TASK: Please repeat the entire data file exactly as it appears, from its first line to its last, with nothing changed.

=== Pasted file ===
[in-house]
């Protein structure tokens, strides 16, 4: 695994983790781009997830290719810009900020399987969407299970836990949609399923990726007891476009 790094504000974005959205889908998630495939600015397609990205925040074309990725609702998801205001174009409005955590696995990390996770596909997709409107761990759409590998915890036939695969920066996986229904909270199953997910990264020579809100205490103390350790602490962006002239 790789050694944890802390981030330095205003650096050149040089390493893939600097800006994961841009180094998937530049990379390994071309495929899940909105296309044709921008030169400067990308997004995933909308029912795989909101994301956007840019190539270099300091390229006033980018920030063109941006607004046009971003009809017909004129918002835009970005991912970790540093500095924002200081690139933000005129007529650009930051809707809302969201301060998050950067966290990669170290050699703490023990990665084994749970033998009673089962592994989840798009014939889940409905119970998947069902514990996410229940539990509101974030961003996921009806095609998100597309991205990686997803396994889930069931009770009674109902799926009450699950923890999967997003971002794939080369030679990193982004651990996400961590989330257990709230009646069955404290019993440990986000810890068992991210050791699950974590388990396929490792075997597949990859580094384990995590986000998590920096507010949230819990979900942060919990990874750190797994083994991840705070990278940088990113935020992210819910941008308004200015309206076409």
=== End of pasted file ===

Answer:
[in-house]
């Protein structure tokens, strides 16, 4: 695994983790781009997830290719810009900020399987969407299970836990949609399923990726007891476009 790094504000974005959205889908998630495939600015397609990205925040074309990725609702998801205001174009409005955590696995990390996770596909997709409107761990759409590998915890036939695969920066996986229904909270199953997910990264020579809100205490103390350790602490962006002239 790789050694944890802390981030330095205003650096050149040089390493893939600097800006994961841009180094998937530049990379390994071309495929899940909105296309044709921008030169400067990308997004995933909308029912795989909101994301956007840019190539270099300091390229006033980018920030063109941006607004046009971003009809017909004129918002835009970005991912970790540093500095924002200081690139933000005129007529650009930051809707809302969201301060998050950067966290990669170290050699703490023990990665084994749970033998009673089962592994989840798009014939889940409905119970998947069902514990996410229940539990509101974030961003996921009806095609998100597309991205990686997803396994889930069931009770009674109902799926009450699950923890999967997003971002794939080369030679990193982004651990996400961590989330257990709230009646069955404290019993440990986000810890068992991210050791699950974590388990396929490792075997597949990859580094384990995590986000998590920096507010949230819990979900942060919990990874750190797994083994991840705070990278940088990113935020992210819910941008308004200015309206076409």